Rule of Law0.073
(1.27)
Trade Openness (log)-0.217-0.189-0.039
(4.22)***(4.09)***(0.40)
Property Rights (log)-0.534-0.524-0.304
(3.91)***(3.83)***(1.82)*
Interaction (lpror, lprcd)-0.194-0.197
(4.39)***(4.37)***
Information sharing-0.009
(0.11)
Constant9.5159.4229.893
(13.10)***(13.51)***(13.02)***
Observations737344
Number of countries353519
Adjusted R20.5220.5750.342
Chi square (Walden test)341.82326.49157.76
Notes: Data are averaged over five years. Absolute value of z statistics in parentheses; * significant at 10%; ** significant at 5%; *** significant at 1%.
Notes: Data are averaged over five years. Absolute value of z statistics in parentheses; * significant at 10%; ** significant at 5%; *** significant at 1%.
Appendix I: Table 2.Low-Income Countries - Dependent Variable: Poverty Gap
Feasible Generalized Least Squares
(1)(2)(3)
Private Credit/GDP (log)0.4700.492
(1.81)*(1.95)*
(Private Credit/GDP (log))2-0.040-0.037
(3.36)***(3.23)***
Financial Liberalization0.026
(4.00)***
GDP per capita ($US, log)-0.975-0.980-1.321
(7.65)***(7.62)***(7.54)***
Inflation (log)-0.220-0.1202.034
(0.46)(0.25)(2.58)***
Rule of Law0.057
(0.53)
Trade Openness (log)-0.357-0.3520.030
(3.81)***(4.22)***(0.17)
Property Rights (log)-0.702-0.673-0.415
(3.15)***(3.07)***(1.55)
Interaction (lpror, lprcd)-0.309-0.305
(4.11)***(4.05)***
Information sharing-0.001
(0.01)
Constant10.62310.53810.185
(9.48)***(9.59)***(8.58)***
Observations737344
Number of countries353519
Adjusted R20.5290.4890.252
Chi square (Walden test)310.12318.71210.54
Notes: Data are averaged over five years. Absolute value of z statistics in parentheses; * significant at 10%; ** significant at 5%; *** significant at 1%.
Notes: Data are averaged over five years. Absolute value of z statistics in parentheses; * significant at 10%; ** significant at 5%; *** significant at 1%.
Appendix I: Table 3.Low-Income Countries - Dependent Variable: Gini Coefficient
Feasible Generalized Least Squares
(1)(2)(3)
Private Credit/GDP (log)0.1640.138
(4.12)***(2.80)***
(Private Credit/GDP (log))2-0.005-0.011
(1.62)(4.58)***
Financial Liberalization0.002
(2.07)**
GDP per capita ($US, log)0.0240.0130.029
(0.79)(0.43)(0.52)
Inflation (log)-0.0400.0260.303
(0.33)(0.19)(2.25)**
Rule of Law-0.112
(4.34)***
Trade Openness (log)0.0310.0130.014
(1.43)(0.82)(0.31)
Property Rights (log)-0.047-0.101-0.024
(1.28)(2.57)**(0.33)
Interaction (lpror, lprcd)-0.068-0.081
(5.23)***(6.24)***
Information sharing-0.030
(0.80)
Constant3.3823.6533.540
(14.33)***(16.31)***(12.36)***
Observations797946
Number of countries373720
Adjusted R20.1800.2190.170
Chi square (Walden test)257.96187.7733.71
Notes: Data are averaged over five years. Absolute value of z statistics in parentheses; * significant at 10%; ** significant at 5%; *** significant at 1%.
Notes: Data are averaged over five years. Absolute value of z statistics in parentheses; * significant at 10%; ** significant at 5%; *** significant at 1%.
Appendix I: Table 4.Low-Income Countries - Dependent Variable: Income of the poor
Feasible Generalized Least Squares
(1)(2)(3)
Private Credit/GDP (log)-0.563-0.526
(4.61)***(4.26)***
(Private Credit/GDP (log))20.0160.016
(2.59)***(2.42)**
Financial Liberalization-0.016
(4.81)***
GDP per capita ($US, log)0.5040.5000.951
(7.88)***(7.07)***(7.23)***
Inflation (log)-0.129-0.134-1.690
(0.39)(0.40)(3.39)***
Rule of Law0.059
(0.78)
Trade Openness (log)0.1220.144-0.148
(1.96)*(2.45)**(0.94)
Property Rights (log)0.4510.4370.067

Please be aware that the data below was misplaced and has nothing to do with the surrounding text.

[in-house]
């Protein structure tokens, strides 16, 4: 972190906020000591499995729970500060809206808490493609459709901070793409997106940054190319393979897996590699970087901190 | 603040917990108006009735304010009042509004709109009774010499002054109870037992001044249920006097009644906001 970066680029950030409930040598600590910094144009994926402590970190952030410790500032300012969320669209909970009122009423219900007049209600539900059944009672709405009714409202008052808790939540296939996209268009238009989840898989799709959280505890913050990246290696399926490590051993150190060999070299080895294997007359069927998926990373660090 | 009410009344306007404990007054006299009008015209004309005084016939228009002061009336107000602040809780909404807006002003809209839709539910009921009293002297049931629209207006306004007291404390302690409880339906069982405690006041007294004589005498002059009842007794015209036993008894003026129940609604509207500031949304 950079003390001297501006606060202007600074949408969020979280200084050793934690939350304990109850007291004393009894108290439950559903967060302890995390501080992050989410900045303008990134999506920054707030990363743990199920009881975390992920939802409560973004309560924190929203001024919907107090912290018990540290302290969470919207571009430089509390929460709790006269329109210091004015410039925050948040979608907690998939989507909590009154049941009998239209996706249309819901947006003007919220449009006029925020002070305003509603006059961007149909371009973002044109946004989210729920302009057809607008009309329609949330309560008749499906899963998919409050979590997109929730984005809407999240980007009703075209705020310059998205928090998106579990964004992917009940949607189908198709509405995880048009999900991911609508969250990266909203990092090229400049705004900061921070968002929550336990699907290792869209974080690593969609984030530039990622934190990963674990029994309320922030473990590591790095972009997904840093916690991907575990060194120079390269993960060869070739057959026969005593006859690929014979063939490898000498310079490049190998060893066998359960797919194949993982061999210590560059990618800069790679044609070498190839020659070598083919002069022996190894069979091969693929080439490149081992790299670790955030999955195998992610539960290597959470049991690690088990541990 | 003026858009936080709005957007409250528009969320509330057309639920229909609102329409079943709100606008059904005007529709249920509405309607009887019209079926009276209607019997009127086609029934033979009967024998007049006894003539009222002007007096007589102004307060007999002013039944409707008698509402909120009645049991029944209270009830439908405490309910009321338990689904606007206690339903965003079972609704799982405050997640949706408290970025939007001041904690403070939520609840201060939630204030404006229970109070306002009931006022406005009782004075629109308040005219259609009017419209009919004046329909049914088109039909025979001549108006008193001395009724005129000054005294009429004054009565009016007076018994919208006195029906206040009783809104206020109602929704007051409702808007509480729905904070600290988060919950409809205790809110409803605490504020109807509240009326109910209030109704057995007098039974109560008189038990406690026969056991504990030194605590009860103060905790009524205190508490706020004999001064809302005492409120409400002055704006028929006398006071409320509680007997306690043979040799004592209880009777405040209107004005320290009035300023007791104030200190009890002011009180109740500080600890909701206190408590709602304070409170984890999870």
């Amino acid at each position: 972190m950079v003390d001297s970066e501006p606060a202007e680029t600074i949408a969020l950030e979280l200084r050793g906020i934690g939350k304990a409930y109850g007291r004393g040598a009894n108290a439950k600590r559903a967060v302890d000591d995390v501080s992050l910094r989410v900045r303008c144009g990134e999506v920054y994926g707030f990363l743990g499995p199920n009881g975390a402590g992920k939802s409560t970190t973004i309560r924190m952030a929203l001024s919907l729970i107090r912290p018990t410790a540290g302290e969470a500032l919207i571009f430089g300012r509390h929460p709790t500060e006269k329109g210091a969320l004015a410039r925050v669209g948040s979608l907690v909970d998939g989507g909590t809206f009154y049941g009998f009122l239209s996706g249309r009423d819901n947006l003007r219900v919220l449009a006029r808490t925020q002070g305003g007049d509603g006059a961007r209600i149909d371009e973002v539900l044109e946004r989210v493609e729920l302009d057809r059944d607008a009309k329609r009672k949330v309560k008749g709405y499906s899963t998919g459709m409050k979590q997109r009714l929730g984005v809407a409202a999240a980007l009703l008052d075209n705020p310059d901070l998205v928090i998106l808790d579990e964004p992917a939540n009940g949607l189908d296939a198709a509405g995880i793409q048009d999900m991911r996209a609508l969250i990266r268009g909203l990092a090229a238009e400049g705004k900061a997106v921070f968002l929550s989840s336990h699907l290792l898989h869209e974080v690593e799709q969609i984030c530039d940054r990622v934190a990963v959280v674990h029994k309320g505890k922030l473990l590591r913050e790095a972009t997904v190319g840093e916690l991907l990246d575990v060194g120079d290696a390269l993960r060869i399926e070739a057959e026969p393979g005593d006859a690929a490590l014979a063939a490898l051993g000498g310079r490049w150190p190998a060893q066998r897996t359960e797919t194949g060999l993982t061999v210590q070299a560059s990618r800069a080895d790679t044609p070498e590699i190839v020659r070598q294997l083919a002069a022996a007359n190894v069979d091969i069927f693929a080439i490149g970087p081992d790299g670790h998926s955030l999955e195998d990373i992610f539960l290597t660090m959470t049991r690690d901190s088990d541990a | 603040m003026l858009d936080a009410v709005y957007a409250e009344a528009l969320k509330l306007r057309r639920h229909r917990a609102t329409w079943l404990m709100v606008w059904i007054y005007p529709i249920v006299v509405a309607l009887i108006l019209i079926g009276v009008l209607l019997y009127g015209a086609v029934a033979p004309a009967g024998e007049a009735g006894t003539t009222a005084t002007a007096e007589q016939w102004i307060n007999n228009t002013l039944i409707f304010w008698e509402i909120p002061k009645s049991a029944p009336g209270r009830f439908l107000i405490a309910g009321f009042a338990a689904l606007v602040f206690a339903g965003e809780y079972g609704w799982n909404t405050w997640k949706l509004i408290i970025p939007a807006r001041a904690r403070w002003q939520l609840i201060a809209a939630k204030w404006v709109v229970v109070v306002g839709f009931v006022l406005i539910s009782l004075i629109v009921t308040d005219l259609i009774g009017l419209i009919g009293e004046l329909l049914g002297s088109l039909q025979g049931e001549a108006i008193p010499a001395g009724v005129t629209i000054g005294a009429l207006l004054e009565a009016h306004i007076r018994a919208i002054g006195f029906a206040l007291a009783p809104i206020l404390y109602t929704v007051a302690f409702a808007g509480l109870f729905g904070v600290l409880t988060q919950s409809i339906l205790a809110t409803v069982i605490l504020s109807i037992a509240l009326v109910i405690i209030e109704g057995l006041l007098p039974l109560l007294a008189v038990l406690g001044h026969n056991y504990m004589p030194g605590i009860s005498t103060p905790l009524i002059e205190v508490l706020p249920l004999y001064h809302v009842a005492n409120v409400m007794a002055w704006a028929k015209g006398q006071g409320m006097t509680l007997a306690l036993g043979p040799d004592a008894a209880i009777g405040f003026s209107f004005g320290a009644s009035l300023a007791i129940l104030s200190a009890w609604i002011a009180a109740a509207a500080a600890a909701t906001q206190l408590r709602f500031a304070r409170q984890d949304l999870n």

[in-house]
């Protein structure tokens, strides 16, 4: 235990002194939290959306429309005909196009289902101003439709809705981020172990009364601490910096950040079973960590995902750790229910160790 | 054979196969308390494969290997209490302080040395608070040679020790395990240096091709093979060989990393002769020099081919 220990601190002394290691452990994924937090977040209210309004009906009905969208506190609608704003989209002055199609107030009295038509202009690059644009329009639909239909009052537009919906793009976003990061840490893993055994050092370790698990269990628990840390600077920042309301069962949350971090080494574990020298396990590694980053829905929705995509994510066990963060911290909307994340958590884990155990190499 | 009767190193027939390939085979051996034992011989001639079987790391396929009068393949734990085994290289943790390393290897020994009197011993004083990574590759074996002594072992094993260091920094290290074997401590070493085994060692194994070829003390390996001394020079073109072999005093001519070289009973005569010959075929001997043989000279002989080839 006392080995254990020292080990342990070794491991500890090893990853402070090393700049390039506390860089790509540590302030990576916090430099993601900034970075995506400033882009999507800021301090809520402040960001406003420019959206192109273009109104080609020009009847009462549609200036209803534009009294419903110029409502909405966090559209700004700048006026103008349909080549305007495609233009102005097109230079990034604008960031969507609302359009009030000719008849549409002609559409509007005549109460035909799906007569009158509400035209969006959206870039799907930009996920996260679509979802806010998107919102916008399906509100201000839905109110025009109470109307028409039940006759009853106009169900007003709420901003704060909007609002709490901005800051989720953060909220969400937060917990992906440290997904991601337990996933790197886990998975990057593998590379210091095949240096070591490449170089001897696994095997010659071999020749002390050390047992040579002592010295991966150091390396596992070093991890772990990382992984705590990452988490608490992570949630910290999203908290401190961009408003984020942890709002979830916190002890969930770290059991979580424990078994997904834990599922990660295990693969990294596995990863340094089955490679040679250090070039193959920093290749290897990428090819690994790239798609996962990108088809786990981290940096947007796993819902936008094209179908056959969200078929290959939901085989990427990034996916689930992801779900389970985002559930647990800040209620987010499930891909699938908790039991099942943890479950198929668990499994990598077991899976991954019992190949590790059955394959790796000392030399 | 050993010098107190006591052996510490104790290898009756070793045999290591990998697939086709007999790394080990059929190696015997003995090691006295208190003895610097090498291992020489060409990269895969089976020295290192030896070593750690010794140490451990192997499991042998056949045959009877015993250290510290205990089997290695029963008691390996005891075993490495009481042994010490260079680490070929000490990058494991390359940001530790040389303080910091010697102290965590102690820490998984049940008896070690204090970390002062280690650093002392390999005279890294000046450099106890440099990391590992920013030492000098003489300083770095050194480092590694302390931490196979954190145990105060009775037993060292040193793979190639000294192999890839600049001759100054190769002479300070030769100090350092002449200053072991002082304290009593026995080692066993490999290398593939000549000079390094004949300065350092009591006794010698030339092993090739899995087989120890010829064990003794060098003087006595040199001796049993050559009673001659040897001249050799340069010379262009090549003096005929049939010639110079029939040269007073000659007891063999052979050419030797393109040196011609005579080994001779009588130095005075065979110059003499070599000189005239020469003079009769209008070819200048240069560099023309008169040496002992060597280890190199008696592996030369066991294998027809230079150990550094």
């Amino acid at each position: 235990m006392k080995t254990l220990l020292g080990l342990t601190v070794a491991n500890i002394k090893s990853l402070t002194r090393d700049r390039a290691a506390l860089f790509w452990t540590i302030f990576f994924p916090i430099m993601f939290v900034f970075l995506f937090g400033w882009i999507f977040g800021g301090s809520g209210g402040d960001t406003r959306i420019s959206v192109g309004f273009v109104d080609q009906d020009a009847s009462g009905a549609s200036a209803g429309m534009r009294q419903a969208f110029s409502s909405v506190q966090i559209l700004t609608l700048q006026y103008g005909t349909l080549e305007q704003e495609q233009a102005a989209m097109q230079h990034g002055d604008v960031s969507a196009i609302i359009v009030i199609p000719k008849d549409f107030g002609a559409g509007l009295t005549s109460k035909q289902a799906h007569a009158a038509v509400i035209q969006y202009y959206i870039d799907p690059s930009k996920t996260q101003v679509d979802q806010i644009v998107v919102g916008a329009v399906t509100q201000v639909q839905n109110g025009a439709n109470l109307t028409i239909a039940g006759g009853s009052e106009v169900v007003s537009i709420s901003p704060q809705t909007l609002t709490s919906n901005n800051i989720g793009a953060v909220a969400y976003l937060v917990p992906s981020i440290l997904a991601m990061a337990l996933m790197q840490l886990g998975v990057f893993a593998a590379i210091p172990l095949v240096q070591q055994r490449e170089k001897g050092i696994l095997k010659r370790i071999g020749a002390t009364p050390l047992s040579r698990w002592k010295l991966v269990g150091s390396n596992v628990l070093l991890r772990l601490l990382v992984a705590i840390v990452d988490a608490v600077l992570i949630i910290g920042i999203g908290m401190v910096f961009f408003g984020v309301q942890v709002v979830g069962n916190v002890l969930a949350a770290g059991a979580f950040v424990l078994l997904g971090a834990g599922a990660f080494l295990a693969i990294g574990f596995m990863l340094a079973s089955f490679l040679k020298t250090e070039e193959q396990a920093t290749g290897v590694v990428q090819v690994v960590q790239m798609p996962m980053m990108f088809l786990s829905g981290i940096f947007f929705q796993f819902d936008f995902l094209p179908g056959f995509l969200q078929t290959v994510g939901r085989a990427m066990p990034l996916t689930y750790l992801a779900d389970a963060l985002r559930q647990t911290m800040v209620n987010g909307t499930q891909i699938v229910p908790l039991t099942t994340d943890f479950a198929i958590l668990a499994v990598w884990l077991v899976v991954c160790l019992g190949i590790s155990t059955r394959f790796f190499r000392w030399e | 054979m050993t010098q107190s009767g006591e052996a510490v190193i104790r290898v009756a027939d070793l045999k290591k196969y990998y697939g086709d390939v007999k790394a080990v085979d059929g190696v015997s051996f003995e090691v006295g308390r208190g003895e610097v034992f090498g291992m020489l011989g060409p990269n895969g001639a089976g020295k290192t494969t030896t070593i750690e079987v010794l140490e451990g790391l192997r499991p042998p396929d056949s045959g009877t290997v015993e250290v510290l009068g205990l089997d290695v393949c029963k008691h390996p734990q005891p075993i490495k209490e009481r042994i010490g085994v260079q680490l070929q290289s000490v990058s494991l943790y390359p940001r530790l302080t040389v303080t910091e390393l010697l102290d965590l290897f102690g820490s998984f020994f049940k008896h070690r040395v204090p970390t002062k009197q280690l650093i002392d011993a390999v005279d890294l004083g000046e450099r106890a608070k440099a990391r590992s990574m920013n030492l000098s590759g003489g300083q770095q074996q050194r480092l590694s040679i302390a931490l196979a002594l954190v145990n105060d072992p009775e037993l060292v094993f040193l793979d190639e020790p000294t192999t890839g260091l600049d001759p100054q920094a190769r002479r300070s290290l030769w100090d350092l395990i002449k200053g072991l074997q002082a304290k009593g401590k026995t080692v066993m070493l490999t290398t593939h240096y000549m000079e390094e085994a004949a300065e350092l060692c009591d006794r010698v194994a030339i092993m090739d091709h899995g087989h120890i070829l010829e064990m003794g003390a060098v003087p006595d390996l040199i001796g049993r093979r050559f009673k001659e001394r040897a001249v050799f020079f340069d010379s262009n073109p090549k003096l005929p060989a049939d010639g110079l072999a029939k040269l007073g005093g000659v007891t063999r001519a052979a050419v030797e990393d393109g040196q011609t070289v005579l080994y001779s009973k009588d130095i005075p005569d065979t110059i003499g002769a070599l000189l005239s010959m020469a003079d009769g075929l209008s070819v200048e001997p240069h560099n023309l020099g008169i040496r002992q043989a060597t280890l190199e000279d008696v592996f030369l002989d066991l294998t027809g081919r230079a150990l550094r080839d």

(3.96)***(3.88)***(0.39)
Interaction (lpror, lprcd)0.2460.234
(6.62)***(6.10)***
Information sharing-0.123
(1.17)
Constant-1.533-1.598-1.538
(2.66)***(2.94)***(1.80)*
Observations717142
Number of countries353519
Adjusted R20.7050.7600.538
Chi square (Walden test)378.80319.41132.94
Notes: Data are averaged over five years. Absolute value of z statistics in parentheses; * significant at 10%; ** significant at 5%; *** significant at 1%.
Notes: Data are averaged over five years. Absolute value of z statistics in parentheses; * significant at 10%; ** significant at 5%; *** significant at 1%.
Appendix I: Table 5.Excluding Outliers - Dependent Variable: Headcount Index
Feasible Generalized Least Squares
(1)(2)(3)
Private Credit/GDP (log)-0.230-0.243
(1.38)(1.39)
(Private Credit/GDP (log))2-0.053-0.053
(6.44)***(7.35)***
Financial Liberalization0.006
(1.86)*
GDP per capita ($US, log)-0.279-0.309-0.480
(5.27)***(7.49)***(5.58)***
Inflation (log)-0.051-0.1810.360
(0.45)(2.24)**(1.93)*
Rule of Law0.130
(1.37)
Trade Openness (log)0.0150.0750.179
(0.20)(1.11)(2.41)**
Property Rights (log)-0.198-0.123-0.328
(1.29)(0.98)(2.39)**
Interaction (lpror, lprcd)-0.134-0.132
(3.51)***(3.67)***
Information sharing-0.171
(2.39)**
Constant4.5714.3296.912
(6.35)***(6.91)***(12.05)***
Observations626253
Number of countries0.5100.5010.382
Adjusted R2313125
Chi square (Walden test)1049.371571.16110.64
Notes: Data are averaged over five years. Absolute value of z statistics in parentheses; * significant at 10%; ** significant at 5%; *** significant at 1%.
Notes: Data are averaged over five years. Absolute value of z statistics in parentheses; * significant at 10%; ** significant at 5%; *** significant at 1%.
Appendix I: Table 6.Excluding Outliers - Dependent Variable: Poverty Gap
Feasible Generalized Least Squares
(1)(2)(3)
Private Credit/GDP (log)-0.357-0.365
(1.36)(1.33)
(Private Credit/GDP (log))2-0.079-0.076
(6.76)***(7.71)***
Financial Liberalization0.011
(1.96)*
GDP per capita ($US, log)-0.328-0.380-0.617
(4.28)***(6.13)***(4.98)***
Inflation (log)0.1510.0270.619
(1.07)(0.26)(2.21)**
Rule of Law0.153
(1.00)
Trade Openness (log)0.0970.1700.452
(0.83)(1.43)(3.94)***
Property Rights (log)-0.250-0.136-0.650
(1.04)(0.67)(3.18)***
Interaction (lpror, lprcd)-0.196-0.184
(3.50)***(3.42)***
Information sharing-0.381
(3.62)***
Constant2.9322.7776.775
(2.85)***(2.91)***(8.50)***
Observations626253
Number of countries313125
Adjusted R20.4820.3290.315
Chi square (Walden test)474.83535.78181.82
Notes: Data are averaged over five years. Absolute value of z statistics in parentheses; * significant at 10%; ** significant at 5%; *** significant at 1%.